Show Deviations
Selecting this option made the chart a little too cluttered.  So, we used the filter (highlighted in brown) to only show the North America data.  The "Show Deviations" option shows us how much deviation is expected between the actuals and the predictions.  If our actuals fall within the line, then the prediction was good.  As you can see, this is usually not the case.  This is great indication that our model needs some tweaking.  Let's look at our last option, "Prediction Steps".
Prediction Steps
We can use this option to choose how many steps into the future we would like to predict.  In our case, these steps are Months.  Please note that adding more steps does not change the predictions for previous values.  In other words, adding a sixth prediction doesn't change the previous five predictions.  However, the further into the future you predict, the less reliable your predictions will become.  Let's back up a little and look at the values on the right side of the screen.
Predicted Values
The box on the far right of the window will show you the actuals and/or predictions corresponding to the spot on the graph you select.  For instance, we selected 200407 on the chart and these values were populated.  This is the only way to get these predictions from this chart.  Let's move on to the Model.
North America Model
Since the ARTXP model is a type of decision tree, we can visualize it the same way we did for our previous decision trees.  It is interesting to note that we are looking at the North American Amounts (as indicated in the red box at the top of the window), while the tree is splitting based off of the European Amount.  When you select a node, the right side of the window (highlighted in brown) will show the Tree node equation (ARTXP) and the ARIMA equation for the selected node.  If you want to see the other series, you can select them from the red box.

This was a good example of showing how you can use the Forecast feature to develop some mathematically sound predictions based on your own data.  Stay tuned for the next post where we'll attempt to tweak this model to be a little more relevant.  Thanks for reading.  We hope you found this informative.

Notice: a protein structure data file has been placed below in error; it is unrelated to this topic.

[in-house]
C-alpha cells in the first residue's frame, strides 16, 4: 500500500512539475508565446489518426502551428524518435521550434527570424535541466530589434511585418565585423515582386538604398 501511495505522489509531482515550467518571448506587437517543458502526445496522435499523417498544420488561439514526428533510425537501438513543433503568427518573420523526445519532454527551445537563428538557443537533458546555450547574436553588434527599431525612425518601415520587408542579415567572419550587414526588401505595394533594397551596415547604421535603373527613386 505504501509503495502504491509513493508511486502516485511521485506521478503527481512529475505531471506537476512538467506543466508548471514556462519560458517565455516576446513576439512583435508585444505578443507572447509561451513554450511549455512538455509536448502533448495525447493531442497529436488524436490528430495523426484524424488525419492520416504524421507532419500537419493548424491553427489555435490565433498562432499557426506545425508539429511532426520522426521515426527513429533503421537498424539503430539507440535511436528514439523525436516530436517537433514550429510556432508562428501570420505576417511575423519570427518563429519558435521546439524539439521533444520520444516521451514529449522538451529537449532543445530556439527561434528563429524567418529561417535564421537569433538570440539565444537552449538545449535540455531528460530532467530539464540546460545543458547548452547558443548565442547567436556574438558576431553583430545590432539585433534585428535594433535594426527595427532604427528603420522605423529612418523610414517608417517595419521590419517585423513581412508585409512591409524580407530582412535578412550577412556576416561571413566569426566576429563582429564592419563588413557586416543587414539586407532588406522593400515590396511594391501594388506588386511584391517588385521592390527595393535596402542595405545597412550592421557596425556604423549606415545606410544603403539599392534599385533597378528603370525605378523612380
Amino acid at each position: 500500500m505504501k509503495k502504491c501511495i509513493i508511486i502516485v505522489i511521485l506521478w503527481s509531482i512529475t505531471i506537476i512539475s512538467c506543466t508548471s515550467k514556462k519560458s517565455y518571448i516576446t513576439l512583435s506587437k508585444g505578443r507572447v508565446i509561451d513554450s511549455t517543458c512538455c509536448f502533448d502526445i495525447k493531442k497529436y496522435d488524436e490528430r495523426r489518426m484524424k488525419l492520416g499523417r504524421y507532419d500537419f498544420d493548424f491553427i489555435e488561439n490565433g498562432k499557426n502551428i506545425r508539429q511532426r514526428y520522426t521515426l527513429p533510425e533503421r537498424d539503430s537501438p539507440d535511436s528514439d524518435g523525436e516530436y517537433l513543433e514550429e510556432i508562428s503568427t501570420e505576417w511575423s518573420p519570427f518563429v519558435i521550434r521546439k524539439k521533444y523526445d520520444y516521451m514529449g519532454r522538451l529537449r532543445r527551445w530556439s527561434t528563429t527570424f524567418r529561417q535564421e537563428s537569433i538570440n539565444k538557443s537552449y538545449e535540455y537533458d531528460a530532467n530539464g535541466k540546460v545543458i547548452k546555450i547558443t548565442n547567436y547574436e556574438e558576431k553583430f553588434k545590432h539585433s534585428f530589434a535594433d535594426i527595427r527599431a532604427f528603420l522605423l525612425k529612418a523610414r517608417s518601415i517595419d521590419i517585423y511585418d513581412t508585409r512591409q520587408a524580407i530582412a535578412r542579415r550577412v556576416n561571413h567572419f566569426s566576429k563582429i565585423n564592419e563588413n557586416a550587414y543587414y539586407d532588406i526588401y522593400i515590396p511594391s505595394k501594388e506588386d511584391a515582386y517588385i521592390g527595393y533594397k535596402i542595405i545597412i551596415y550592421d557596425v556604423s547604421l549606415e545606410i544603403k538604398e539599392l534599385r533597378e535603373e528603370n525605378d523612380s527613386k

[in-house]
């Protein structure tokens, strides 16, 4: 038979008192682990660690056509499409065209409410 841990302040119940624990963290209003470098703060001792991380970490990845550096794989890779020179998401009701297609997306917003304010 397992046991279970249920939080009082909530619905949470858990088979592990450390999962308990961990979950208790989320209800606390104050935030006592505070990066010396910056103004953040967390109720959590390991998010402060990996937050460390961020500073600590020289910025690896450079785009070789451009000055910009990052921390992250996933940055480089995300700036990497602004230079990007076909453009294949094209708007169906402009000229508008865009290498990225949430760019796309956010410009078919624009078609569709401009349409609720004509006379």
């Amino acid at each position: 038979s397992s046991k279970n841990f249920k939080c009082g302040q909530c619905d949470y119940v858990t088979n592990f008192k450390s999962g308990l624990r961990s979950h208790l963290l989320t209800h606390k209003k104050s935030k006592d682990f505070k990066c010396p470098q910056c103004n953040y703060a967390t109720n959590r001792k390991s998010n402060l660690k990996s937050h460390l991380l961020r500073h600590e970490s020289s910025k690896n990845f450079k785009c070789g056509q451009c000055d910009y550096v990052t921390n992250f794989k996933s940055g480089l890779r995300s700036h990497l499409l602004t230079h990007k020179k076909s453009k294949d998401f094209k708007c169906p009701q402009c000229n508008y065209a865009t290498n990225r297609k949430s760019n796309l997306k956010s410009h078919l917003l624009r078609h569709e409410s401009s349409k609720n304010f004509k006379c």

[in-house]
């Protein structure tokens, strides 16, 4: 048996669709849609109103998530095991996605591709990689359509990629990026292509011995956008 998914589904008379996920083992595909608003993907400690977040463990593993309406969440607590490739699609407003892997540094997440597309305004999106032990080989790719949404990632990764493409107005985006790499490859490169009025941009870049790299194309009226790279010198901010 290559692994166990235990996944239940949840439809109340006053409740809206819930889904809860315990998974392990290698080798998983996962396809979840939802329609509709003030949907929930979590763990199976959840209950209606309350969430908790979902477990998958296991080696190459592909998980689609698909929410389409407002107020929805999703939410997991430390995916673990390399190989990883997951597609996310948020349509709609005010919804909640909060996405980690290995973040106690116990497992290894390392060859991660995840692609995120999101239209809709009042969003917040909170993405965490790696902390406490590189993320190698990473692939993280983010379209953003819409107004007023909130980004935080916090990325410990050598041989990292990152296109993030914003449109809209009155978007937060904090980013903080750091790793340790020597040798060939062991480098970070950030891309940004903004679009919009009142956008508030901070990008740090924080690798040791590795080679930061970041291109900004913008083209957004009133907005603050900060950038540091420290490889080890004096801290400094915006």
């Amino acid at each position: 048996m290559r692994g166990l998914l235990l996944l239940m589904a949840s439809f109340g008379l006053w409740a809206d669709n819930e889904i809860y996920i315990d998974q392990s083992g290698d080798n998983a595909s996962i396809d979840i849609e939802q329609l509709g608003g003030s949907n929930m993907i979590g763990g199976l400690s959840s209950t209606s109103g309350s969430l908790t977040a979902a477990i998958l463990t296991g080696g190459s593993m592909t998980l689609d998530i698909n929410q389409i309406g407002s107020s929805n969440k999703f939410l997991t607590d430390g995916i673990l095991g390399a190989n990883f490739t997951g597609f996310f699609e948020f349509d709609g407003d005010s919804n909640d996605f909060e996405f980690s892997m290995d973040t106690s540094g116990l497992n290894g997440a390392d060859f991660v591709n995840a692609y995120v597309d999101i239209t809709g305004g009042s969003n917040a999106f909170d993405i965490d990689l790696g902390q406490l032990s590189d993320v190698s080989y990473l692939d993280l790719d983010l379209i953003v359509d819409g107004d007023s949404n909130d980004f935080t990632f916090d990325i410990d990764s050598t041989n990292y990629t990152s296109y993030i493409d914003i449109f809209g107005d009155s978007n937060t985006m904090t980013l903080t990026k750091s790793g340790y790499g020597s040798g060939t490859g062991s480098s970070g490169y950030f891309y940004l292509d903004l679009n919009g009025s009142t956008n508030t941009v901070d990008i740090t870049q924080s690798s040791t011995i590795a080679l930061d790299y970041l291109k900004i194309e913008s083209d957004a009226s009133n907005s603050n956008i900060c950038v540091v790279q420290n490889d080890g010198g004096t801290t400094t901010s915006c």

Brad Llewellyn
Director, Consumer Sciences
Consumer Orbit

Monday, September 15, 2014

Data Mining in Excel Part 20: Association

Today, we'll be talking about one of the more complex data mining algorithms, Association.
The association algorithm is commonly known as Market Basket Analysis or Shopping Basket Analysis.  It attempts to discern which events tend to happen together.  For example, "Which items do customers tend to buy together?" or "Which websites do people tend to surf to in the same visit?".  If you have groups of anything, this algorithm can help you determine which items are "associated".  Let's check it out.
Select Data Source
The first step is always to select your data source.  Interestingly enough, you can't connect to an external SQL Source using this algorithm.  In a later post, we'll talk about ways to work around this.  Let's move on.
Transaction and Item Identification
Here, we need to tell the algorithm which fields correspond to Transaction ID and Item.  The transaction is the simple one, usually an Order ID or a Visit Number.  The item is a bit more interested.  For a retailer, you'd think that an item would be an individual product.  If you were to use Product for Item, you would get a bunch of silly rules saying "People who buy Pet 2% milk tend to buy Hershey's Cookies and Cream Cereal Puffs".  That rule is way too specific to be of any use.  A more reasonable rule would be "People who buy Milk tend to buy Cereal".  This is why we use Category instead to get more useful rules.

Next, we need to tell the algorithm what the minimum support and minimum rule probabilities need to be.  The support of a rule is the number of times the item appeared.  The probability is the percentage of times that the items appeared together relative to the number of times they appear separately.  Let's say you have a rule that says "People who buy Milk tend to buy Cereal".  The support would be the number of times that people bought Milk.  The percentage would be the percentage of those orders that also had Cereal.  If 10 people bought Milk and 5 of those also bought cereal, then the support would 10 and the probability would be 5 / 10 = .50 = 50%.  We're fine with using the default values here.  Let's check out the parameters.